The GOTO project

In 2016, the first direct detection of gravitational waves was announced by the Adv-LIGO experiment, produced by a merger pair of black holes. That significant discovery provided strong motivation to search for and identify optical counterparts. Several projects have been focusing on this opportunity. When the first binary neutron star merger was detected in 2017, an intense targeted search program was pursued by several collaborations, exploiting the fact that only a small sample of galaxies were consistent with its location and distance. Neutron star mergers are expected to produce electromagnetic emission and indeed a bright associated transient was discovered across the EM spectrum. It confirmed that this kind of multi-messenger astronomy is possible and also showed that the optical/UV band is well suited for very early searches, as it peaked within one day and started to fade after a couple of days.

Although the GW170817 event was relatively well localised, more typical high probability regions, even with 3 LIGO/Virgo detectors operating, is of order of hundreds of square degrees. For that reason, the Gravitational-wave Optical Transient Observer (GOTO) adopts the wide sky area search approach. In the early phases of GW-EM follow-up sky localisations are the poorest and large and complex error boxes need to be searched over quickly for rapidly evolving transients. Targeting the earliest (and likely brightest) transient phases allows for rapid localization of viable candidates and feed larger facilities for furtherfollow-up.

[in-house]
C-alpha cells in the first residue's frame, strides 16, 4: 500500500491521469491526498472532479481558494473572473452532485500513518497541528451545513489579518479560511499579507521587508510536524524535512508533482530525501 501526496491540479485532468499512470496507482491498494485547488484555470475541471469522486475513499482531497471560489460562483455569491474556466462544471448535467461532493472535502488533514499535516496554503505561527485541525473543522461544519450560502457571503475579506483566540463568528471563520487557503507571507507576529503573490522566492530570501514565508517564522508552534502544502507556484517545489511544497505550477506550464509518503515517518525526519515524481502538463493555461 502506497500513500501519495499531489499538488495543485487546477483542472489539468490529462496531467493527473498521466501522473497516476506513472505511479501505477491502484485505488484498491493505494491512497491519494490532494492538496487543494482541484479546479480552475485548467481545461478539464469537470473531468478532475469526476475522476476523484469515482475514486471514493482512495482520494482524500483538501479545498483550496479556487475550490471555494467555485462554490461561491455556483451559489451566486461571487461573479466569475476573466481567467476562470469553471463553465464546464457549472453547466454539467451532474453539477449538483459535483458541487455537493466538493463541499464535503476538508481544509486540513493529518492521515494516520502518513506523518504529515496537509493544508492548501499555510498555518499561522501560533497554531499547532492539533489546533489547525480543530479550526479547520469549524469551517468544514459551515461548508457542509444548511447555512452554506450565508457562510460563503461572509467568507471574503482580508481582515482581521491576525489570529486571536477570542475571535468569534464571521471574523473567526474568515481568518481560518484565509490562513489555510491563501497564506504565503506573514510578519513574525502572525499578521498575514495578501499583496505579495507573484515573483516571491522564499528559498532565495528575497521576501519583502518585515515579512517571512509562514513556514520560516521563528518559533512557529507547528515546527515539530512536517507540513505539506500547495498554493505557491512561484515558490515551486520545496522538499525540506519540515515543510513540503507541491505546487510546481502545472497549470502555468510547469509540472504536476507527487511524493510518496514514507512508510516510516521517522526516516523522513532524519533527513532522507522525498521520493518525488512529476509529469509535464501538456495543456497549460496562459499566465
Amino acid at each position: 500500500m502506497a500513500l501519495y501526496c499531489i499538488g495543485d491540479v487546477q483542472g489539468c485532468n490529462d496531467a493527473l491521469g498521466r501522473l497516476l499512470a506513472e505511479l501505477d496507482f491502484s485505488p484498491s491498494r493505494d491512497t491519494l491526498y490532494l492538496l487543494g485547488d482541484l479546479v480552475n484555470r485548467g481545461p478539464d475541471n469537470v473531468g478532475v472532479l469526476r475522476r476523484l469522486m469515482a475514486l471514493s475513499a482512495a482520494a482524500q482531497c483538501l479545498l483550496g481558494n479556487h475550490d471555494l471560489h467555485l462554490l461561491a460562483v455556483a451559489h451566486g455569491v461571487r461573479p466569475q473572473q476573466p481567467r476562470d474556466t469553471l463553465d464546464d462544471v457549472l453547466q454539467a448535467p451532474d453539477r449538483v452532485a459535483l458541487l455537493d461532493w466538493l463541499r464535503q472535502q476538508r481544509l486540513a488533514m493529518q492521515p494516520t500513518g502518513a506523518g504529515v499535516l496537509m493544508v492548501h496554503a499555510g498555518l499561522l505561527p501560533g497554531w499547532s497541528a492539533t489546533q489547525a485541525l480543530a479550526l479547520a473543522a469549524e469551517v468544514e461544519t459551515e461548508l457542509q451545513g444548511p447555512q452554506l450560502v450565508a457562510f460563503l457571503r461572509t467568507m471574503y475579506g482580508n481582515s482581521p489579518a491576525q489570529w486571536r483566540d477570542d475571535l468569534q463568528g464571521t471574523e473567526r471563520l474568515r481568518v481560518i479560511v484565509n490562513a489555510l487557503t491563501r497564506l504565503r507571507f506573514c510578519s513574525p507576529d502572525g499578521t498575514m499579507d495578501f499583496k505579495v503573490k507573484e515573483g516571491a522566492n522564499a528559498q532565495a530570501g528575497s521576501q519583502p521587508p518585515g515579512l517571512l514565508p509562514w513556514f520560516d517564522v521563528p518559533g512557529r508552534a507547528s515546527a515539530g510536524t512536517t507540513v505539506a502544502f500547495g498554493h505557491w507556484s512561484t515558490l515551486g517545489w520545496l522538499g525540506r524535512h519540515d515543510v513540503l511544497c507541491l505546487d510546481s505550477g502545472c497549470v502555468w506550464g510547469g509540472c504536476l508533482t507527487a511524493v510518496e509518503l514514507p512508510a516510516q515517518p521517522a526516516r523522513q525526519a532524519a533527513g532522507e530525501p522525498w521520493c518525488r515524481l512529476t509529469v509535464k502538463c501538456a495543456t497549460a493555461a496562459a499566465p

A key component is a synoptic survey mode when not pursuing an event trigger. This ensures very recent reference images are available across the visible sky. This is critical for identifying false-positives and will offer a broad array of time-domain/transient science with GOTO.

The hardware design is scalable, adaptable and upgradable, using ‘off-the-shelf’ components to minimize costs. The systems use an array of fast 40 cm diameter astrographs (f/2.5) in order to achieve a large instantaneous field of view using relatively cheap unit telescopes. A heavy-duty robotic mount is capable of supporting 8 astrographs within a clamshell enclosure. Individual astrographs can be adjusted using guidemounts to configure the desired sky footprint of the array. Large format, but lower grade, detectors are used in conjunction with wide passband filters to reduce the overall cost/pixel.